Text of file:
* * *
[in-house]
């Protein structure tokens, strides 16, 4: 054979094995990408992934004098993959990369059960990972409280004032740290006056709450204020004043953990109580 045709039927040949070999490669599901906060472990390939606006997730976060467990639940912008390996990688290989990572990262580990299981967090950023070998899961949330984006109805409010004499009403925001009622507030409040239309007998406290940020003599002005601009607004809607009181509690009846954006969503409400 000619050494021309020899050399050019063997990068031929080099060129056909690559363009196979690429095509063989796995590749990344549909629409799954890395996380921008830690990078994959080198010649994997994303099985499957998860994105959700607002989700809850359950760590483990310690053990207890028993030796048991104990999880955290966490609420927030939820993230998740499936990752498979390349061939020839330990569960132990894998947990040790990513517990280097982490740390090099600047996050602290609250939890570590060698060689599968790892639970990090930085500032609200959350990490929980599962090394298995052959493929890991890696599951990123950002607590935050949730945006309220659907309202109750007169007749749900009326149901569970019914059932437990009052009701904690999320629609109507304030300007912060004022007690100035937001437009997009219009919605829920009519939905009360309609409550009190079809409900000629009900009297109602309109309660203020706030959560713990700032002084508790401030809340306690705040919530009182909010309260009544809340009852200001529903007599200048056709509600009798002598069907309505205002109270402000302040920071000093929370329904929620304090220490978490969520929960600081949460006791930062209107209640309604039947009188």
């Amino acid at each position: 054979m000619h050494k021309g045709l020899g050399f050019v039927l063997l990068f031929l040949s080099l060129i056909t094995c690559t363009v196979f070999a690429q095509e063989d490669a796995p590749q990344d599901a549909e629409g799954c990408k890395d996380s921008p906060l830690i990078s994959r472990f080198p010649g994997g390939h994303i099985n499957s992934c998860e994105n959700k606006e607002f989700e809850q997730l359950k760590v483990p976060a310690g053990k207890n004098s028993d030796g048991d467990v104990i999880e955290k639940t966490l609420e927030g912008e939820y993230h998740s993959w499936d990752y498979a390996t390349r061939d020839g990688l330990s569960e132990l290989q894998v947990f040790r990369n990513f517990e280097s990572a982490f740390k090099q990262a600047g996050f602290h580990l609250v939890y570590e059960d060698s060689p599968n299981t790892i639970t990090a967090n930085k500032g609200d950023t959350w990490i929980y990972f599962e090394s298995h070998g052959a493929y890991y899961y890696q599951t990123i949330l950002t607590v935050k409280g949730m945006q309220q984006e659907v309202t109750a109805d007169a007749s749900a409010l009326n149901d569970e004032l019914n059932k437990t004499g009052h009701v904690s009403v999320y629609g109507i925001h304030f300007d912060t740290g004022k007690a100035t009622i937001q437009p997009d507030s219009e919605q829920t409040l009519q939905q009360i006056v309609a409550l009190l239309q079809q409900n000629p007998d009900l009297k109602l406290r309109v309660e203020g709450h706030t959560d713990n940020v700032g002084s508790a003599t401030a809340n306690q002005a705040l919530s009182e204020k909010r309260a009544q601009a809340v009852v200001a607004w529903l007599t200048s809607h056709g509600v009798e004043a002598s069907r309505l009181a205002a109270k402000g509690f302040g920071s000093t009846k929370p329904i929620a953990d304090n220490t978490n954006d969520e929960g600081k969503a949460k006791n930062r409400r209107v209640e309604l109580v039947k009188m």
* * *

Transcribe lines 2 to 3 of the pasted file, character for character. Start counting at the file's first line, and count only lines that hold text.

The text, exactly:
């Protein structure tokens, strides 16, 4: 054979094995990408992934004098993959990369059960990972409280004032740290006056709450204020004043953990109580 045709039927040949070999490669599901906060472990390939606006997730976060467990639940912008390996990688290989990572990262580990299981967090950023070998899961949330984006109805409010004499009403925001009622507030409040239309007998406290940020003599002005601009607004809607009181509690009846954006969503409400 000619050494021309020899050399050019063997990068031929080099060129056909690559363009196979690429095509063989796995590749990344549909629409799954890395996380921008830690990078994959080198010649994997994303099985499957998860994105959700607002989700809850359950760590483990310690053990207890028993030796048991104990999880955290966490609420927030939820993230998740499936990752498979390349061939020839330990569960132990894998947990040790990513517990280097982490740390090099600047996050602290609250939890570590060698060689599968790892639970990090930085500032609200959350990490929980599962090394298995052959493929890991890696599951990123950002607590935050949730945006309220659907309202109750007169007749749900009326149901569970019914059932437990009052009701904690999320629609109507304030300007912060004022007690100035937001437009997009219009919605829920009519939905009360309609409550009190079809409900000629009900009297109602309109309660203020706030959560713990700032002084508790401030809340306690705040919530009182909010309260009544809340009852200001529903007599200048056709509600009798002598069907309505205002109270402000302040920071000093929370329904929620304090220490978490969520929960600081949460006791930062209107209640309604039947009188």
């Amino acid at each position: 054979m000619h050494k021309g045709l020899g050399f050019v039927l063997l990068f031929l040949s080099l060129i056909t094995c690559t363009v196979f070999a690429q095509e063989d490669a796995p590749q990344d599901a549909e629409g799954c990408k890395d996380s921008p906060l830690i990078s994959r472990f080198p010649g994997g390939h994303i099985n499957s992934c998860e994105n959700k606006e607002f989700e809850q997730l359950k760590v483990p976060a310690g053990k207890n004098s028993d030796g048991d467990v104990i999880e955290k639940t966490l609420e927030g912008e939820y993230h998740s993959w499936d990752y498979a390996t390349r061939d020839g990688l330990s569960e132990l290989q894998v947990f040790r990369n990513f517990e280097s990572a982490f740390k090099q990262a600047g996050f602290h580990l609250v939890y570590e059960d060698s060689p599968n299981t790892i639970t990090a967090n930085k500032g609200d950023t959350w990490i929980y990972f599962e090394s298995h070998g052959a493929y890991y899961y890696q599951t990123i949330l950002t607590v935050k409280g949730m945006q309220q984006e659907v309202t109750a109805d007169a007749s749900a409010l009326n149901d569970e004032l019914n059932k437990t004499g009052h009701v904690s009403v999320y629609g109507i925001h304030f300007d912060t740290g004022k007690a100035t009622i937001q437009p997009d507030s219009e919605q829920t409040l009519q939905q009360i006056v309609a409550l009190l239309q079809q409900n000629p007998d009900l009297k109602l406290r309109v309660e203020g709450h706030t959560d713990n940020v700032g002084s508790a003599t401030a809340n306690q002005a705040l919530s009182e204020k909010r309260a009544q601009a809340v009852v200001a607004w529903l007599t200048s809607h056709g509600v009798e004043a002598s069907r309505l009181a205002a109270k402000g509690f302040g920071s000093t009846k929370p329904i929620a953990d304090n220490t978490n954006d969520e929960g600081k969503a949460k006791n930062r409400r209107v209640e309604l109580v039947k009188m």